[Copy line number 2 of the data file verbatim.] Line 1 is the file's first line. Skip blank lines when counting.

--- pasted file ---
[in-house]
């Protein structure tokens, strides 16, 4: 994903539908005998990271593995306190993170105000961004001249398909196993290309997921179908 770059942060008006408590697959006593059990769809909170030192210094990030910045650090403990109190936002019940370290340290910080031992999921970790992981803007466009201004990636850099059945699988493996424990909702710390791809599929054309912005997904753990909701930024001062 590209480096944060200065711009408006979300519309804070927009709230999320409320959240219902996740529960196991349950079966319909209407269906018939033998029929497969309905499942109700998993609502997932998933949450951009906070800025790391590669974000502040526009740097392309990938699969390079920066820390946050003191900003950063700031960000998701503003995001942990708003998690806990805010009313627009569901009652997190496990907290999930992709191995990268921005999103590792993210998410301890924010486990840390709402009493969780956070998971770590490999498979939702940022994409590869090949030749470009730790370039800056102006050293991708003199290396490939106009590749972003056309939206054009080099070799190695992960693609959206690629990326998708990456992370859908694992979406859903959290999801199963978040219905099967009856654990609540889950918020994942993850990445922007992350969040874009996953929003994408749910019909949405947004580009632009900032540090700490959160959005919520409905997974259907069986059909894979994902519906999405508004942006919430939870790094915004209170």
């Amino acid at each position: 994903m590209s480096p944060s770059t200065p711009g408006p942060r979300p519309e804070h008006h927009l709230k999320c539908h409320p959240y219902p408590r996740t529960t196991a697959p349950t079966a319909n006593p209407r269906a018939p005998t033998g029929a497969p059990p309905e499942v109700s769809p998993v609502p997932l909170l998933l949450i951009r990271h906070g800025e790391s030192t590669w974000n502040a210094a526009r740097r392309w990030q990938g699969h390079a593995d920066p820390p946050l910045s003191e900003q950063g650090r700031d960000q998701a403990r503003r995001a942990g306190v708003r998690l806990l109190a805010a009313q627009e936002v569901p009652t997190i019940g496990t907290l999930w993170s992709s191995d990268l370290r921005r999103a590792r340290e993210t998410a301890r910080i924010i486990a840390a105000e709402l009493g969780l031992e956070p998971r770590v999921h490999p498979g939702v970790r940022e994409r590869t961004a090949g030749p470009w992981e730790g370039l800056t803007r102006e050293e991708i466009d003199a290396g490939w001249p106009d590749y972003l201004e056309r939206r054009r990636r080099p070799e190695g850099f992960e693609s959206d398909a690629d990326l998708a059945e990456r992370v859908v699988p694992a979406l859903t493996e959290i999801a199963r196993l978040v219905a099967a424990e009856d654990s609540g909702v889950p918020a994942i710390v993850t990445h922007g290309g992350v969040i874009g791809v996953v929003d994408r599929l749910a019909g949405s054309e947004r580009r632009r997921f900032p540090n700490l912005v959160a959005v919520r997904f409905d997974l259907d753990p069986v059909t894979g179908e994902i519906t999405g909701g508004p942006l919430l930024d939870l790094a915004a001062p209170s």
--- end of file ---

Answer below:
């Protein structure tokens, strides 16, 4: 994903539908005998990271593995306190993170105000961004001249398909196993290309997921179908 770059942060008006408590697959006593059990769809909170030192210094990030910045650090403990109190936002019940370290340290910080031992999921970790992981803007466009201004990636850099059945699988493996424990909702710390791809599929054309912005997904753990909701930024001062 590209480096944060200065711009408006979300519309804070927009709230999320409320959240219902996740529960196991349950079966319909209407269906018939033998029929497969309905499942109700998993609502997932998933949450951009906070800025790391590669974000502040526009740097392309990938699969390079920066820390946050003191900003950063700031960000998701503003995001942990708003998690806990805010009313627009569901009652997190496990907290999930992709191995990268921005999103590792993210998410301890924010486990840390709402009493969780956070998971770590490999498979939702940022994409590869090949030749470009730790370039800056102006050293991708003199290396490939106009590749972003056309939206054009080099070799190695992960693609959206690629990326998708990456992370859908694992979406859903959290999801199963978040219905099967009856654990609540889950918020994942993850990445922007992350969040874009996953929003994408749910019909949405947004580009632009900032540090700490959160959005919520409905997974259907069986059909894979994902519906999405508004942006919430939870790094915004209170």